Everywhere you look there seems to be countless advice on the benefits of having a strong heart. You see controversy everywhere of whether intense cardio workouts or moderate cardio is the better way to achieve and maintain optimal health.
Hundreds of thousands of books are written on the benefits from medical journals to fitness magazines extolling the benefits of putting a powerful cardio routine into your exercise to keep you and your heart healthy and strong.
But few seem to mention the benefits of relaxing the heart quickly from intense beating and training it to have an elastic quality – and elastic resilience.
It's elasticity of the heart, arteries, and capillaries that will give you super strength, stamina and energy from your youth well into old age.
Many think that just doing quick sprints or intense spurts of bodyweight exercises, super sets of weights, or kettlebells will automatically give them this elasticity. But it doesn't come automatically for everyone.
You must train your heart to relax quickly from extreme tensions just as you would train your muscles to relax quickly after a quick jab or punch so you have maximum recoil and elasticity.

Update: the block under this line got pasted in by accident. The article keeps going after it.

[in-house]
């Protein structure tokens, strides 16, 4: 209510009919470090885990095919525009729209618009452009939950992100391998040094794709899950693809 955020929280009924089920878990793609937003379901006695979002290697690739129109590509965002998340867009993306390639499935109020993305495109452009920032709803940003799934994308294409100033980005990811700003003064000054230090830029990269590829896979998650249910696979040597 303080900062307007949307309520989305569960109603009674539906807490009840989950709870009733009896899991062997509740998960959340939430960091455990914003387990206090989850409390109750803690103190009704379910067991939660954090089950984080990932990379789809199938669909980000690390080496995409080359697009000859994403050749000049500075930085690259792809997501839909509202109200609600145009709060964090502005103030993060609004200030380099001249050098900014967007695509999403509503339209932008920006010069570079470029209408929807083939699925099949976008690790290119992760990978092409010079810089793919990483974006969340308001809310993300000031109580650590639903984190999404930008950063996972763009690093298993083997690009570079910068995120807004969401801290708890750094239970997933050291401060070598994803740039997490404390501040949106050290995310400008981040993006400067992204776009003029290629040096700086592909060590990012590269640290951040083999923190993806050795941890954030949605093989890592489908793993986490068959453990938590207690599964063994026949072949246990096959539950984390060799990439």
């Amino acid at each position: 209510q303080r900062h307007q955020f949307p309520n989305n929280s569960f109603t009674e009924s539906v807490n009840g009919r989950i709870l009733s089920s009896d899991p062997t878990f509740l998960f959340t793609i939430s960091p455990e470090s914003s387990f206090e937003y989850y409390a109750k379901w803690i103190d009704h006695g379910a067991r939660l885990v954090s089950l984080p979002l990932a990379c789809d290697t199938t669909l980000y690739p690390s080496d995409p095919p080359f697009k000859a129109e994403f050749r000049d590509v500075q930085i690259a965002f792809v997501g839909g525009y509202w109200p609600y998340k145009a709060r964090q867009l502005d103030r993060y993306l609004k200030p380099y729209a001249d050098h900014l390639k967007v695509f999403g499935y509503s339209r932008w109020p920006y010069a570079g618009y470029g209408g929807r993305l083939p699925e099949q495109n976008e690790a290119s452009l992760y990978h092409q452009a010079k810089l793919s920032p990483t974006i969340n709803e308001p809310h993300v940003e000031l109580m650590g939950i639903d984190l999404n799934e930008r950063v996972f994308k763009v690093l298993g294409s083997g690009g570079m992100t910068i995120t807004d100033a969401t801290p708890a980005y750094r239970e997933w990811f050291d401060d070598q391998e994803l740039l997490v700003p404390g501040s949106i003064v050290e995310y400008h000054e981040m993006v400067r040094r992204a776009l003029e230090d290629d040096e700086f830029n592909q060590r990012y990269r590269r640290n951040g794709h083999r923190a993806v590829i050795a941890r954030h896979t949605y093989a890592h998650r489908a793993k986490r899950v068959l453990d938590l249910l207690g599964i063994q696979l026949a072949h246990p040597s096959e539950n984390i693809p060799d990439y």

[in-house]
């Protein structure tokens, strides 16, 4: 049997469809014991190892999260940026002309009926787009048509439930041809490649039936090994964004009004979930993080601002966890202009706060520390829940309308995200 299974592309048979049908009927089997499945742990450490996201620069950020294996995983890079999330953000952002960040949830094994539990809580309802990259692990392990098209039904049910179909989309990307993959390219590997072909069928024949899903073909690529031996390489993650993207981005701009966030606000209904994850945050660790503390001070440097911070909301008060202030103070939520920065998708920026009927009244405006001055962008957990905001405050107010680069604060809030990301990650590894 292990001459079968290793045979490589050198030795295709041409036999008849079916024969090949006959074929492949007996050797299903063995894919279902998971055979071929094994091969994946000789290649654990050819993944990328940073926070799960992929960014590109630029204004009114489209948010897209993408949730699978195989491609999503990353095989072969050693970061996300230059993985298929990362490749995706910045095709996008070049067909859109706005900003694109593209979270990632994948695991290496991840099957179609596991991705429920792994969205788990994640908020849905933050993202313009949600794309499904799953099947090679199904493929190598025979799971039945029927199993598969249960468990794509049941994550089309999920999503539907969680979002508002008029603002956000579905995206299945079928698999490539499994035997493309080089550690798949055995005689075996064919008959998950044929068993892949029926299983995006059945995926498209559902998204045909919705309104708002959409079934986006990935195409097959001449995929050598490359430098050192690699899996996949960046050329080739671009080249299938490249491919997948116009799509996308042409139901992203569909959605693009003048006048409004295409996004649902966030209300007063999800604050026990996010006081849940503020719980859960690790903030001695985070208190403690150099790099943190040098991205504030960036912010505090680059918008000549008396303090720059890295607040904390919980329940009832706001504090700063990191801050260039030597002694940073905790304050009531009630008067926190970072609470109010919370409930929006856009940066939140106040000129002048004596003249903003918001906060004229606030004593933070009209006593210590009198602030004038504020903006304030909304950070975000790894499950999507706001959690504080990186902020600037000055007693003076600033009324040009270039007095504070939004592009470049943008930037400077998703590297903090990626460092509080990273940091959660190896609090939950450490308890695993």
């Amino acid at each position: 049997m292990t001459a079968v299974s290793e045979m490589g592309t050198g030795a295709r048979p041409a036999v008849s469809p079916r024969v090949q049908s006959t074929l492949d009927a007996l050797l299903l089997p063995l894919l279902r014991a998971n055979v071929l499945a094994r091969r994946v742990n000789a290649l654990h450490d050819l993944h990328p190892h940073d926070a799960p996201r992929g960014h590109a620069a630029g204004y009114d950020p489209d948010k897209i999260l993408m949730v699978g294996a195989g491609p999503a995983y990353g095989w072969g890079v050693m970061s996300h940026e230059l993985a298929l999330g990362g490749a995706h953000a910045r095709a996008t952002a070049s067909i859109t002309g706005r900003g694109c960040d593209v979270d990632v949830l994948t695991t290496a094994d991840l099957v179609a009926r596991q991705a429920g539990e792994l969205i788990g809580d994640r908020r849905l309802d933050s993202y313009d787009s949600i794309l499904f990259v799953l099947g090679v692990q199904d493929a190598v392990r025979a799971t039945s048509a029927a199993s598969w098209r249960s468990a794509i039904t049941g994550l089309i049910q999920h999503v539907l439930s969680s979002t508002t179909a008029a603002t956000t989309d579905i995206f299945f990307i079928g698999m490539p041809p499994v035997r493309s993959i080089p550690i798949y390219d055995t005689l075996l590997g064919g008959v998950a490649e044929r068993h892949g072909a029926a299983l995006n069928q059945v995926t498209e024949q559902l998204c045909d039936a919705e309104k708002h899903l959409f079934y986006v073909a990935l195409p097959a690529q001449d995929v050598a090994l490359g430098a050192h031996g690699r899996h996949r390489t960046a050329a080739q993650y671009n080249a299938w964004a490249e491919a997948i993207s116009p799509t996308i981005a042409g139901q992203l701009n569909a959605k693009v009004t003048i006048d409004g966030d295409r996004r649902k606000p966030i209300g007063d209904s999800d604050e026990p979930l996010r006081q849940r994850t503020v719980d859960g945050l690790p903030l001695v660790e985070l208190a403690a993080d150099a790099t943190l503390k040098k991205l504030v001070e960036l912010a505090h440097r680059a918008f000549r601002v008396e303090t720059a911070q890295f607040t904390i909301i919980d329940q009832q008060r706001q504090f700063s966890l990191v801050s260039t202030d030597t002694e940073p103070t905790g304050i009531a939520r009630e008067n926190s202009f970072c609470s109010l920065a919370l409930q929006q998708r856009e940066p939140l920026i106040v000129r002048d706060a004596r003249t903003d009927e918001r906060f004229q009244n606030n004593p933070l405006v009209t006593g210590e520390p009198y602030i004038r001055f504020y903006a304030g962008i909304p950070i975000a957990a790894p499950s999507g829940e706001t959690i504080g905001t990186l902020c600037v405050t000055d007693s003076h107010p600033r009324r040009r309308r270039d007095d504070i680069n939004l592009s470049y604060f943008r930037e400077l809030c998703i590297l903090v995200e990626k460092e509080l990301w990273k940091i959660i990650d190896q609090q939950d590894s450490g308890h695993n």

A quick release to muscular contractions in a punch or kick gives you greater snap, strength, and speed. The same goes for the heart. But intention and purpose must be there for it to happen. It doesn't always happen by itself.
I train with a heart rate monitor no matter what I do in the gym. I watch it constantly to monitor not only how fast my heart rate goes up but how fast it comes down.
As unusual as it may seem, my aim is not to get my heart rate up to a highest number every time for maximum cardio benefit. When your intention is to get it to a certain number, your body usually responds – and responds faster each time with regular training. Thus you train your body to respond to get to a high number – faster. Your body follows your brains commands – its intentions.
I think it's much smarter instead to intend on LOWERING the heart rate every time while INCREASING the workload. I don't always succeed but the point is that I try to increase my speed and resistance, while lowering the heart rate mentally by intending it right from the start instead of setting a goal to get to my “maximum heart rate” as quick a I can and to keep it there.